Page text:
Zane's football team is going to the Lanier Bowl this Saturday. They get to play for a championship!
And it's taken me FAR too long to get excited about this.
I guess maybe we failed to get overly invested in Zane's football team because we've been through this before. We took him to practice. We went to his games. We supported him and his team. But I don't think we were as "into" it as we have been with other teams. Many other teams.
I've been thinking about why our feelings about this team tended to lean toward quiet ambivalence. It's certainly not because we care about Zane any less than his brothers. I think it's about perspective.
Also - probably a good dose of just being busy to the verge of overwhelmed.
But perspective... it's normally a gift. Maybe this time it stopped us from enjoying this experience as much as we should have/could have. As parents of a kindergartner playing tackle football, perspective has taught us that this experience should be fun for the boys and really shouldn't be taken TOO seriously by the parents. Perspective has proven that in 7 years only about a third of these kids will still be playing football. Perspective has proven that the positions played at K/1 seldom dictate where a boy gets to line up in future years. Perspective is very powerful!
So we hung back along the sidelines. We didn't try to "coach" from the bleachers. We didn't nag Zane about trying to DO better, BE better. We just asked him if he was having fun. We celebrated when he celebrated. We told him we were proud - not of his play, but of the fact that he had learned to never give up. Even against the "big kid". (Zane's words.) Also - we celebrated when he learned how to snap his helmet on by himself.
Along the way, as the boys moved through the season, it became clear that they were a decent team - but not great. We've been on better teams. We've been on many that were worse. The boys won enough games that they knew winning was better than losing. But they lost enough to learn those lessons as well. When we moved into the playoffs, I think we were pretty content with being at the end of a successful season. Zane had fun. He said he wanted to play again. And he improved in nearly every area. A victory by any measure.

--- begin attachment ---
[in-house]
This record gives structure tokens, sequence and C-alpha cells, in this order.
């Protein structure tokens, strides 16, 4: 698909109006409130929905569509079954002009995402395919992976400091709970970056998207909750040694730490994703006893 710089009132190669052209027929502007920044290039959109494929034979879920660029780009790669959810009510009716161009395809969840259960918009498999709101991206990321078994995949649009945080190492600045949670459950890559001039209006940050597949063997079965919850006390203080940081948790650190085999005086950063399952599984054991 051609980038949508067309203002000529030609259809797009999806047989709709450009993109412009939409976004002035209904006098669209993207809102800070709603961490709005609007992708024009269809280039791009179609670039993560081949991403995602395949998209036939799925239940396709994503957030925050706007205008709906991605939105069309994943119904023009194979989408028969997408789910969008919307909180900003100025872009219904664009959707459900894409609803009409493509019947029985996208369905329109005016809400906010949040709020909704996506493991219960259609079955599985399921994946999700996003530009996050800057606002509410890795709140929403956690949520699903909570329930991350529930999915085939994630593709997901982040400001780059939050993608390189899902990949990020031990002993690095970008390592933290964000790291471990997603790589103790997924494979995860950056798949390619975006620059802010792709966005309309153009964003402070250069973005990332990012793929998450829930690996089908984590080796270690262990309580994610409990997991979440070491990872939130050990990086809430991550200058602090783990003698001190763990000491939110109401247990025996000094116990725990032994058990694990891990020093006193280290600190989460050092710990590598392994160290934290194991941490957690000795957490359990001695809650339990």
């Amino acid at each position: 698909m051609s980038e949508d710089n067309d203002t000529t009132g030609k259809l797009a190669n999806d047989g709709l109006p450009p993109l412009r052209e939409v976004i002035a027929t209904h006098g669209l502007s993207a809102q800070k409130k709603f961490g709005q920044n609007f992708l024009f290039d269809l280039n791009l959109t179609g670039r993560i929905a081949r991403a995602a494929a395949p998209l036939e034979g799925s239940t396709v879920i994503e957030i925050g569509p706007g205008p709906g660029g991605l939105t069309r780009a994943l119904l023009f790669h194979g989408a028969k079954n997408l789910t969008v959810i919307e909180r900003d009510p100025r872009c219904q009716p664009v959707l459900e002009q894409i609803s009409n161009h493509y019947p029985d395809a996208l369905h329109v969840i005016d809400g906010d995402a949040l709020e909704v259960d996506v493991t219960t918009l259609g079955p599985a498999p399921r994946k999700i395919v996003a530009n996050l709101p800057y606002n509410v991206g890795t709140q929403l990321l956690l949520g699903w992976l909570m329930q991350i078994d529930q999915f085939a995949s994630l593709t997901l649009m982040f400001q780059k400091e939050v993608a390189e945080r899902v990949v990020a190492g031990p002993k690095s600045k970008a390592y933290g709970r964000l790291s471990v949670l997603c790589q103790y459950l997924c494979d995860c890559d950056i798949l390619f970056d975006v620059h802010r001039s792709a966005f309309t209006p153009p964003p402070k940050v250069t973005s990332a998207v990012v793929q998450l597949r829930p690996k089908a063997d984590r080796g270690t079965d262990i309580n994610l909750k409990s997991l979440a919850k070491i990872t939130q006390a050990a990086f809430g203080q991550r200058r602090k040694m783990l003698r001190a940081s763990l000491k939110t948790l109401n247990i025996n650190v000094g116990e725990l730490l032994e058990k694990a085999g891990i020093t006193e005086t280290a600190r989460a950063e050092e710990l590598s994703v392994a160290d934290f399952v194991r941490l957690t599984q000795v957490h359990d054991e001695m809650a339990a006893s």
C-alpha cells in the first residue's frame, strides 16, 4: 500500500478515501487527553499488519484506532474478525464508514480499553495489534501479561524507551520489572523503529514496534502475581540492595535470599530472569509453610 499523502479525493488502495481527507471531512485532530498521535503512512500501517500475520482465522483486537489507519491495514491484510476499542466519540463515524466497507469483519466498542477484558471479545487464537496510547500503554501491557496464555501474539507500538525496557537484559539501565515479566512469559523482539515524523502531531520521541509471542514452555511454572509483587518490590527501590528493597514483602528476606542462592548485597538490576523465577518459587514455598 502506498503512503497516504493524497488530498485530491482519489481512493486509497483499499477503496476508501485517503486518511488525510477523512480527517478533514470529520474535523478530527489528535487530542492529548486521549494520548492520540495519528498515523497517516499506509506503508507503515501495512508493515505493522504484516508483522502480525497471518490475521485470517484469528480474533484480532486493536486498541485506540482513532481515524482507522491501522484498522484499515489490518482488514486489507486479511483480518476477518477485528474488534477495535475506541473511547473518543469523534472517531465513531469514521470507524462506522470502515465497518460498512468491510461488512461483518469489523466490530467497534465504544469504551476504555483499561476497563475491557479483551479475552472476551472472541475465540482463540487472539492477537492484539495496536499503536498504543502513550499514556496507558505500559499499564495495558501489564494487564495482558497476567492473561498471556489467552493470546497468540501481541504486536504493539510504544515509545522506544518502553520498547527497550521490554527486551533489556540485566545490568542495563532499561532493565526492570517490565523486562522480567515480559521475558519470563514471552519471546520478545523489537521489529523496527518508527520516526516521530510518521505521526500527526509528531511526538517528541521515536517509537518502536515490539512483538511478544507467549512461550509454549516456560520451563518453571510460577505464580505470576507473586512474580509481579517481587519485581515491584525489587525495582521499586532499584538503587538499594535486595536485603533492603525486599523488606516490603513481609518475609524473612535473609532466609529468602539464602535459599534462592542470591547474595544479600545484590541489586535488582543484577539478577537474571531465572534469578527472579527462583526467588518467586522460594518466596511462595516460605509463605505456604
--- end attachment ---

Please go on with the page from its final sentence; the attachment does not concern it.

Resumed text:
And then they won the first playoff game. And the boys - and especially OUR boy - were exited. They were thrilled in fact. The experience was bigger to them - to Zane - than we had recognized. Shame on us...
And then they won the second playoff game. They beat an undefeated team stacked full of bigger kids who had beaten us so badly the first time we played that I don't think anyone expected to come out of that playoff game with a victory. They shocked both sidelines. They never gave up on themselves. And boy oh boy - they taught me a lesson in the process.
The perspective that had held us back from, somehow, fully committing to this team, now screamed at me that this was a special time. That the team, our boy, had just learned a lesson about life that can't be overstated. Perspective finally shouted a wake up call that it was time to engage and show our fair-haired boy that we were in this with him. That we cared about what was happening. That win or lose on Saturday, this team has accomplished something that no one will ever be able to take away from them.
So now we are heading back to the Lanier Bowl. This will be only the Bovenizer family's second trip to this league's Championship game. 7 years ago this weekend Spencer won the Lanier Bowl with HIS K/1 team. And after being somewhat ambivalent about this team for the last 4 months, I now find myself super excited for Saturday morning. I can't wait to cheer this little team on. I can't wait to hug my boy after the game and tell him how proud I am of him - win or lose. Go Wolverines! Beat the Bulldogs!
Here's a picture of Zane's team and a fun throwback to the day Spencer became a champion. Hoping for a repeat on Saturday - nearly 7 years to the day!